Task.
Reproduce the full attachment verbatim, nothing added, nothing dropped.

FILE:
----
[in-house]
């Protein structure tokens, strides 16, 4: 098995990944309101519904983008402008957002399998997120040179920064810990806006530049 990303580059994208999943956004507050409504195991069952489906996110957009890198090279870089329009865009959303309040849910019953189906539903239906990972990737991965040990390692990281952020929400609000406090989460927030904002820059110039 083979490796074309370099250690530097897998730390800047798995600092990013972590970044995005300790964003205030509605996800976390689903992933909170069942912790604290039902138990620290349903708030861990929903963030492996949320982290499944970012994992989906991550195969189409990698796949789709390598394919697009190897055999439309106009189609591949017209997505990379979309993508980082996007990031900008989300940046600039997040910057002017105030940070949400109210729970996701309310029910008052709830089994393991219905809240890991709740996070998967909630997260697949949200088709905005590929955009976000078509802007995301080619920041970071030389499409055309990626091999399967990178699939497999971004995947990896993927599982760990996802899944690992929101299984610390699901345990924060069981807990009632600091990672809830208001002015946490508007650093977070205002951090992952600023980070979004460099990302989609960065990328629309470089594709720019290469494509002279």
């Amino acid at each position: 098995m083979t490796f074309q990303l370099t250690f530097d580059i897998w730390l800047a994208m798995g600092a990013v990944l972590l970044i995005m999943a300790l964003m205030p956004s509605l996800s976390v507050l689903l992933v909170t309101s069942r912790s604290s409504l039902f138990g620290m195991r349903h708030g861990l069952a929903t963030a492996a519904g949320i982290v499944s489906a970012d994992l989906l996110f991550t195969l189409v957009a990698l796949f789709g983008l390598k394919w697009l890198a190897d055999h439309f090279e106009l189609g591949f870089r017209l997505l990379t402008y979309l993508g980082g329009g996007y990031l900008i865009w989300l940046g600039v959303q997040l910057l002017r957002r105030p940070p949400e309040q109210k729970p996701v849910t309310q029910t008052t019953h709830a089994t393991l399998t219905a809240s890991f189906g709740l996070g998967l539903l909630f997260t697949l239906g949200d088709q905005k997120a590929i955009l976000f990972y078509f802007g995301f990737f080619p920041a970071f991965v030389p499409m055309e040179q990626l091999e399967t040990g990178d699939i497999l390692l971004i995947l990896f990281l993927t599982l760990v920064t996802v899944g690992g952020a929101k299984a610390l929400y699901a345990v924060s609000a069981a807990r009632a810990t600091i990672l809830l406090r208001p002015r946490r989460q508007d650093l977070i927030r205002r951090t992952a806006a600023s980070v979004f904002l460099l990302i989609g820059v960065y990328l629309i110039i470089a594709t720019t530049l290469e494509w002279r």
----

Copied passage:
[in-house]
């Protein structure tokens, strides 16, 4: 098995990944309101519904983008402008957002399998997120040179920064810990806006530049 990303580059994208999943956004507050409504195991069952489906996110957009890198090279870089329009865009959303309040849910019953189906539903239906990972990737991965040990390692990281952020929400609000406090989460927030904002820059110039 083979490796074309370099250690530097897998730390800047798995600092990013972590970044995005300790964003205030509605996800976390689903992933909170069942912790604290039902138990620290349903708030861990929903963030492996949320982290499944970012994992989906991550195969189409990698796949789709390598394919697009190897055999439309106009189609591949017209997505990379979309993508980082996007990031900008989300940046600039997040910057002017105030940070949400109210729970996701309310029910008052709830089994393991219905809240890991709740996070998967909630997260697949949200088709905005590929955009976000078509802007995301080619920041970071030389499409055309990626091999399967990178699939497999971004995947990896993927599982760990996802899944690992929101299984610390699901345990924060069981807990009632600091990672809830208001002015946490508007650093977070205002951090992952600023980070979004460099990302989609960065990328629309470089594709720019290469494509002279």
């Amino acid at each position: 098995m083979t490796f074309q990303l370099t250690f530097d580059i897998w730390l800047a994208m798995g600092a990013v990944l972590l970044i995005m999943a300790l964003m205030p956004s509605l996800s976390v507050l689903l992933v909170t309101s069942r912790s604290s409504l039902f138990g620290m195991r349903h708030g861990l069952a929903t963030a492996a519904g949320i982290v499944s489906a970012d994992l989906l996110f991550t195969l189409v957009a990698l796949f789709g983008l390598k394919w697009l890198a190897d055999h439309f090279e106009l189609g591949f870089r017209l997505l990379t402008y979309l993508g980082g329009g996007y990031l900008i865009w989300l940046g600039v959303q997040l910057l002017r957002r105030p940070p949400e309040q109210k729970p996701v849910t309310q029910t008052t019953h709830a089994t393991l399998t219905a809240s890991f189906g709740l996070g998967l539903l909630f997260t697949l239906g949200d088709q905005k997120a590929i955009l976000f990972y078509f802007g995301f990737f080619p920041a970071f991965v030389p499409m055309e040179q990626l091999e399967t040990g990178d699939i497999l390692l971004i995947l990896f990281l993927t599982l760990v920064t996802v899944g690992g952020a929101k299984a610390l929400y699901a345990v924060s609000a069981a807990r009632a810990t600091i990672l809830l406090r208001p002015r946490r989460q508007d650093l977070i927030r205002r951090t992952a806006a600023s980070v979004f904002l460099l990302i989609g820059v960065y990328l629309i110039i470089a594709t720019t530049l290469e494509w002279r």